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Private LTE networking: a next step for Enterprise IoT?

by Bob Emmerson, Technology Editor

July

 

Private Wi-Fi networks have been around for a couple of decades and this communication medium is taken for granted in business premises for in-door use.Wi-Fi 6, the next-gen standard runs faster, it improves overall network performance, but what these networks cannot do is accommodate data-centric, business-critical IoT applications. They also have difficulty with moving assets and are not good for outdoor use. Therefore there is a need for a business-centric network that can deliver the requisite functionality and performance and LTE/4G fits the bill. In fact, it fits several bills: the different requirements of very large organisations as well as medium-to-large sized enterprises. 

LTE-Advanced Pro’s peak rate of 1 Gbps and latency less than 50 millisecond are state-of-the-art figures: more than adequate for most of today’s IoT business applications. Bandwidth can be assigned in a very flexible way; it enables cost-effective low data services at one end of the spectrum (NB-IoT and LTE-M) and high data rates at the other. Moreover, deploying network slicing enables connectivity to be customised to match the performance requirements of different applications and use cases. 

On the performance front LTE is clearly a good fit for private business networks, which are a development that helps the digital transformation process across the industrial board. Vertical sectors such as logistics, energy, mining, transportation, manufacturing, venues and smart cities all have examples for Enterprise IoT use. So, is it a no brainer? Is the market for private LTE taking off? The answer to both questions is a definite yes, but that raises the question of how is it being deployed? Fundamentally, it depends on spectrum allocations. 
"Deploying network slicing enables connectivity to be customised to match the performance requirements of different applications and use cases"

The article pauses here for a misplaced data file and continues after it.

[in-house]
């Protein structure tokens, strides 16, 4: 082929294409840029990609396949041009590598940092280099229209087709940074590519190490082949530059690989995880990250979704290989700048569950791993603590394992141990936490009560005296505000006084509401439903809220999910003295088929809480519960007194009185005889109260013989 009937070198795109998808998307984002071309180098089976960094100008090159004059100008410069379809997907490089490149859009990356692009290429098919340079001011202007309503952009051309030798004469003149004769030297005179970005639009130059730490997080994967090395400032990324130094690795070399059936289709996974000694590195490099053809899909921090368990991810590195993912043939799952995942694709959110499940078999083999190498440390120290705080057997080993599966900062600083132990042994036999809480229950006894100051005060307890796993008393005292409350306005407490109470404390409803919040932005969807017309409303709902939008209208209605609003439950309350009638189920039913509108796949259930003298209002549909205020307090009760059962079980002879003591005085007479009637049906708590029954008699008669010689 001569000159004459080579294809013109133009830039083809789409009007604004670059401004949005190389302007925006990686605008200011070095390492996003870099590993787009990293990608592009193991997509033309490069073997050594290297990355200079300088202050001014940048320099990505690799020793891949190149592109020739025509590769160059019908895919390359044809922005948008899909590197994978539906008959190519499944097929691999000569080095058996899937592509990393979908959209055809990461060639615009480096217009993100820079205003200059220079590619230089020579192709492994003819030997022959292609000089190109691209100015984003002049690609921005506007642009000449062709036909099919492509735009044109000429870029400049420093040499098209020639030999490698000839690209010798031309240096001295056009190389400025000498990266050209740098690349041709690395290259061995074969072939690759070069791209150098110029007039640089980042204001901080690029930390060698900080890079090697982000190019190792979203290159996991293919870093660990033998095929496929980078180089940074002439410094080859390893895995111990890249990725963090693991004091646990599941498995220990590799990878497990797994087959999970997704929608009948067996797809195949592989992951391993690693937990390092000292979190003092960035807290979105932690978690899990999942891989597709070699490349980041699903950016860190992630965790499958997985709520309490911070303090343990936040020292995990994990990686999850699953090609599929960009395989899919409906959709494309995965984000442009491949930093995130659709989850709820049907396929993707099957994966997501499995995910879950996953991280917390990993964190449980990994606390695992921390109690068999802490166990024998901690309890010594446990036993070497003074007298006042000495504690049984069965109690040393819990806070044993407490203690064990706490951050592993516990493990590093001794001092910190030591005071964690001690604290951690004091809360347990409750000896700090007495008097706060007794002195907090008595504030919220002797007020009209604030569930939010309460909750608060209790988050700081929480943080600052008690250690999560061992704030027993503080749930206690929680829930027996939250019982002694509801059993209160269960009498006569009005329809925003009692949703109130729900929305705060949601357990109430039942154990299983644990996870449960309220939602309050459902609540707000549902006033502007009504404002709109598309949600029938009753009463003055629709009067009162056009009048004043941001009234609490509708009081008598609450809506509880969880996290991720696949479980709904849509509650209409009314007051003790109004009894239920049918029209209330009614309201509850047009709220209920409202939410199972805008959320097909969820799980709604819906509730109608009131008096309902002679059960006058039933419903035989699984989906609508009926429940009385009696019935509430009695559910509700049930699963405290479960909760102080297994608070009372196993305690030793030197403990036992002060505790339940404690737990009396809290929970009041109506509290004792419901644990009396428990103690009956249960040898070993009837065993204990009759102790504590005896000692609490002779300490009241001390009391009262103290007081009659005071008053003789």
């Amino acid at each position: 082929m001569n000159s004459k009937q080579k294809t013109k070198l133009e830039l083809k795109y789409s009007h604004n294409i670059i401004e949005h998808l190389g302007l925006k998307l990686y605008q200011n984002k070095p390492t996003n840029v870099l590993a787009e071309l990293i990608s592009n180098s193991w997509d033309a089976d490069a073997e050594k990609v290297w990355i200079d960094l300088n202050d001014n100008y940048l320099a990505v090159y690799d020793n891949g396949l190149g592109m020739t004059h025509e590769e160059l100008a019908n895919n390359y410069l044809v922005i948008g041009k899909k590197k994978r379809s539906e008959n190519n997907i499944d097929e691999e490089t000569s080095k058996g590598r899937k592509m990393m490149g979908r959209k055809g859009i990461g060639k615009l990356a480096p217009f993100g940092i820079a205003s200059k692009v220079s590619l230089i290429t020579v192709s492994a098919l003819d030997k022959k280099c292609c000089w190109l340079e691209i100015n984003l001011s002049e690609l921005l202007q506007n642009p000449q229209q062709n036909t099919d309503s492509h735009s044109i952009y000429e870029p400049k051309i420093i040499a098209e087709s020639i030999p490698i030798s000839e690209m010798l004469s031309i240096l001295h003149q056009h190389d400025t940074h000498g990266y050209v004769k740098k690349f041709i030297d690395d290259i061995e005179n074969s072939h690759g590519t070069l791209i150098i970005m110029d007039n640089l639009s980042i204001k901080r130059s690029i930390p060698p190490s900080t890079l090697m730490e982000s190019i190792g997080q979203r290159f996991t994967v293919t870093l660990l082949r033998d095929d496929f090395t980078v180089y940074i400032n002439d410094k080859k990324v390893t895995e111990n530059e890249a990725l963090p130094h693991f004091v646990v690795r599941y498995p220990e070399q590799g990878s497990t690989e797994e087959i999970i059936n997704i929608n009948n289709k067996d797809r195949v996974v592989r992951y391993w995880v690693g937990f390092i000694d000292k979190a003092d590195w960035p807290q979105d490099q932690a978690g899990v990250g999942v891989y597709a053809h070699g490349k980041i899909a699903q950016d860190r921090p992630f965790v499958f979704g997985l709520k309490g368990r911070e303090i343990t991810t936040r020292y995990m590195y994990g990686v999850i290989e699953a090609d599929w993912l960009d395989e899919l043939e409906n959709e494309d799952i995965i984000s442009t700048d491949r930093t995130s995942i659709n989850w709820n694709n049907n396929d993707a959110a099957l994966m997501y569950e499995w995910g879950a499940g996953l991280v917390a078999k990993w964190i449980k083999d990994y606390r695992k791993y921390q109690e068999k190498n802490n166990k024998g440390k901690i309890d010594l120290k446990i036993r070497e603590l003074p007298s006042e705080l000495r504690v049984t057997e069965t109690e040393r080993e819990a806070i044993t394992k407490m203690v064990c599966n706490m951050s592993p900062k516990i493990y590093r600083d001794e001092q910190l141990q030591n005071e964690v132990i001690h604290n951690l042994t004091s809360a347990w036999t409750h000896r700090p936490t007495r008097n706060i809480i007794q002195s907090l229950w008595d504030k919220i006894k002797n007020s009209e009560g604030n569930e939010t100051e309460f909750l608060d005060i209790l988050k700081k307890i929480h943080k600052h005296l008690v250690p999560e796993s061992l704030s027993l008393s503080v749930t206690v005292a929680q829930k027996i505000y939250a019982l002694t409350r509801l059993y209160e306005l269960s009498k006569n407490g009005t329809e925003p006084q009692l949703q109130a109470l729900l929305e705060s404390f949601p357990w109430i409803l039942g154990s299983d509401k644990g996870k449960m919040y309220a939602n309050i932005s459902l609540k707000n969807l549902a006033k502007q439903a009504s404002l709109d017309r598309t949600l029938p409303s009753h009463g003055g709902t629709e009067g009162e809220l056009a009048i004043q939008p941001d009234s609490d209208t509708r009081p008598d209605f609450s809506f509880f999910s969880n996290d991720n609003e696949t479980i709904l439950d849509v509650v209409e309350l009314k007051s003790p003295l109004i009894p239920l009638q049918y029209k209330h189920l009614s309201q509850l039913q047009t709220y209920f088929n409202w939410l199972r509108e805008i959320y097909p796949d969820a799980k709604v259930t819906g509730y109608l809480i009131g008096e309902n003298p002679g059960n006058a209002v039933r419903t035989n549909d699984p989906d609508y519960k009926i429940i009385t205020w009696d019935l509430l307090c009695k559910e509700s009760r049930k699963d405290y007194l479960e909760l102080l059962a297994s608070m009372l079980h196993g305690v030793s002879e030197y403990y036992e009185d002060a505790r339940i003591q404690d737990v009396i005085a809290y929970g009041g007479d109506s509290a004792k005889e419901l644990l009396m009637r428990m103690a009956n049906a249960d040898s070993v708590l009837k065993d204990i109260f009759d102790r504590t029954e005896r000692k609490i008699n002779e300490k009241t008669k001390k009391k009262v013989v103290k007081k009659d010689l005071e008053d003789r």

Solutions can employ licensed, unlicensed or shared spectrum. The public networks of MNOs use licensed spectrum. The availability and regulation of unlicensed LTE spectrum depends on the country. Networks can also employ a combination of licensed and unlicensed spectrum, and it can also be shared or “lightly licensed”. There is no one-size-fits-all solution, which indicates that the market is open to incumbent operators as well as new entrants.

Developments in this space include LTE-U, that makes better use of unlicensed spectrum and delivers better network performance. MulteFire, a new, LTE-based technology that combines the performance benefits of LTE with the simplicity of Wi-Fi type deployments and envisaged for deployment in several frequency bands. And in the U.S. the 3.5 GHz CBRS band. 

History tells us that when markets like private networks have enormous potential and when they are wide open to new entrants, that will normally result in the creation and deployment of innovative solutions and new business models.  

Those solutions and models are out there, but within the confines of this short article we can only outline a handful.The first indicates how an MNO can leverage its core asset, i.e. licensed spectrum. The second involves what would normally be classified as a new entrant, but they have been in this market from the very beginning. The third employs both unlicensed and licensed technology which is used to create an innovative business model.  

Three proofs of the private network pudding
Deutsche Telekom is a forward-thinking operator that is testing a campus network which employs their licensed spectrum in order to wirelessly connect machines in a real production environment. A separate private LTE network has been built on the factory campus alongside the public network. This approach provides independent use of resources and network capacities because the custom-built network is reserved for their exclusive use. In addition, the solution enables one-way access to the public network.  

Druid Software is a private network pioneer, having deployed their first solution in a Dutch hospital back in 2011. It and all subsequent solutions are built on the company’s Raemis™ platform, which is a set of cellular software assets that are optimised for business use cases. Druid, together with its systems integrator, deployed a large, automated LTE solution three years ago that uses unlicensed spectrum in the Port of Rotterdam, which is one of the largest and most important ports in the world.  

Expeto is a venture-backed, Canadian company: a new entrant that was established in 2016. Expeto markets an innovative solution that provides seamless roaming between private and public networks while retaining Wi-Fi type management. The company’s seamless combination of public and private networking involves expanding and extending the functionality of the EPC, which is deployed in a Platform as a Service(PaaS) model.  

An open market for suppliers
Private LTE and, in the future 5G, networks represent a market that is driven by the communications requirements of the business community, facilitated by recent developments in the deployment of spectrum, and enabled by innovative suppliers. It encompasses new opportunities for MNOs, MVNOs, hardware and network infrastructure vendors, and many other participants in the enterprise IoT market. 
Bob Emmerson
Technology Editor

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